Along with the number of average monthly searches, you will need to analyze whether the interest is rising, stable, or declining. If the interest in your topic is falling, you need to reconsider. There is a chance to revive the audience’s passion, but that’s highly unlikely. If you want to make your blog profitable and not just share your opinion on an issue you are interested in, the best course of action is to abandon it. On the other hand, a rising interest might be a good idea, although there is always a risk that this topic is currently having its 15 minutes of glory and will die out soon. 

Keywords with steady interest are probably the best choice, but they will invite vast competition. Needless to say, choosing your strategy carefully is key.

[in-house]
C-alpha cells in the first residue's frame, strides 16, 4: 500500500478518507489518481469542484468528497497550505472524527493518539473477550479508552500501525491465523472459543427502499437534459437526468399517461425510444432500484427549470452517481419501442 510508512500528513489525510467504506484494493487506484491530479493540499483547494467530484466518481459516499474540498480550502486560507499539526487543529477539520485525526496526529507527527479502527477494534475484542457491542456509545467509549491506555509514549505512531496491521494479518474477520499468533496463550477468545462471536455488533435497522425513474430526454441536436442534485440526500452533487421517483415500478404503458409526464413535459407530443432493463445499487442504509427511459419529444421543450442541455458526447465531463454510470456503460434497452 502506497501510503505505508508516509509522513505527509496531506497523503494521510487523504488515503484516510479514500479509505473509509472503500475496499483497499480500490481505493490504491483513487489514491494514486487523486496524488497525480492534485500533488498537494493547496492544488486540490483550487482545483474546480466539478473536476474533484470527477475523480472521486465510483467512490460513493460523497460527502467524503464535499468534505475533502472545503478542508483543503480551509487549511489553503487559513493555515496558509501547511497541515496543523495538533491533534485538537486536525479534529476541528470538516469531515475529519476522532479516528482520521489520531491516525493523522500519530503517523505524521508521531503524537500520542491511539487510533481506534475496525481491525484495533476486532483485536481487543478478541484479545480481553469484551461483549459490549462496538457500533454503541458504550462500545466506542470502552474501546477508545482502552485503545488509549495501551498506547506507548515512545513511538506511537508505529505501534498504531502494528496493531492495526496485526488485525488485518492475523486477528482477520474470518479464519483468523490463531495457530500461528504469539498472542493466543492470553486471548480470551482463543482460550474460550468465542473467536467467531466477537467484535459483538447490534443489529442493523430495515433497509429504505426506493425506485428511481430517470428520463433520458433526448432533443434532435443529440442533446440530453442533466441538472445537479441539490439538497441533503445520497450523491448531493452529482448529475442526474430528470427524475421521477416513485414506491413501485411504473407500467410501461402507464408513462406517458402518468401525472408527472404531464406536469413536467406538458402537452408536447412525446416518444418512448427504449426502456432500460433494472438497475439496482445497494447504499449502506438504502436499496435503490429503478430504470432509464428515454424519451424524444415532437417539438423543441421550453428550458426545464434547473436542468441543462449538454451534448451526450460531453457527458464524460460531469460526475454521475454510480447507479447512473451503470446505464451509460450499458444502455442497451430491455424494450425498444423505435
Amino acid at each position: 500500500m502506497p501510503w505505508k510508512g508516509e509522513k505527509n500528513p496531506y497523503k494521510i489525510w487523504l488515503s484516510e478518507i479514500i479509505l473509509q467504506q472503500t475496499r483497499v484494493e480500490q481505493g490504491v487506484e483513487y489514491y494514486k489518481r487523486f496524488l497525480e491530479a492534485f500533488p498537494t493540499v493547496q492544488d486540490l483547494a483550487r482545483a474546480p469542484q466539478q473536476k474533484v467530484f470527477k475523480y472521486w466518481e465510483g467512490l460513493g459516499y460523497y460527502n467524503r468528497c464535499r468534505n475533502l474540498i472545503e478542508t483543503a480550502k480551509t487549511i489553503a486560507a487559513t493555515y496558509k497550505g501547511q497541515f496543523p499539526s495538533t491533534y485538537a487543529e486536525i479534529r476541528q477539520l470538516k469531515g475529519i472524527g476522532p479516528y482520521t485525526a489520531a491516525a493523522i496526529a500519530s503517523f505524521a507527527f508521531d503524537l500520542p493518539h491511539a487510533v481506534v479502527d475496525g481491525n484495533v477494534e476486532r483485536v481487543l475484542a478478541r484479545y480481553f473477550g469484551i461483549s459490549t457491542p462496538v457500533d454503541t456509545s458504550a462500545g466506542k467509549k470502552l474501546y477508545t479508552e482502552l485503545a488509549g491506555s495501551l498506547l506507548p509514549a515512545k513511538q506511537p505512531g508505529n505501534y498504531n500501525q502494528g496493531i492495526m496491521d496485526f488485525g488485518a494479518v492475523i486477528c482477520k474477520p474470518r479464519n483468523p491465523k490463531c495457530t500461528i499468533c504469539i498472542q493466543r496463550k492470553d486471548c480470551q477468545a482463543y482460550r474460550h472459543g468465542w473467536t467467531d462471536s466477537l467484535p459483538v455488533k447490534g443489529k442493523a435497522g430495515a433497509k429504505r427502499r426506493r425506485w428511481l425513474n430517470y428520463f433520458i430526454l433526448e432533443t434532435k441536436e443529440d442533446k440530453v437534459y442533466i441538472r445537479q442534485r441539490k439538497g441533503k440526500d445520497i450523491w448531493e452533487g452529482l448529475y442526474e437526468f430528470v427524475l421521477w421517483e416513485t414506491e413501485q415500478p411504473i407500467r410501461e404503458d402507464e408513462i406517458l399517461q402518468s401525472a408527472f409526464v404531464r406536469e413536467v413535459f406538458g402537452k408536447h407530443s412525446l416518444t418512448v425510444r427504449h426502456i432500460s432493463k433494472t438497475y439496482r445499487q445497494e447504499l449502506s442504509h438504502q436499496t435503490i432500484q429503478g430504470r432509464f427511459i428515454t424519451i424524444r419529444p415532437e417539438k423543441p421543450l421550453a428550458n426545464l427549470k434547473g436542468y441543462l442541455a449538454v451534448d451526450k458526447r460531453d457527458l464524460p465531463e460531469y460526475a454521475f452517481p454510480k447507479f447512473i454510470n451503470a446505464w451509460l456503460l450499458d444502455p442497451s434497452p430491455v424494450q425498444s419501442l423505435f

Interest over time

For example, as the graph shows, E-MTB has a relatively small interest, steadily rising over the years. It peaked during the COVID, which is unsurprising, and now is in a slight decline. Interestingly, you can see that there is a significant bump during the summer months, and even so, at best, under 100 people search for the term 6 out of 12 months. These downsides render the whole idea not particularly good, even though, on paper, it might sound insightful and lucrative. So it’s time to get back to the drawing board. 

Make sure you’re solving a problem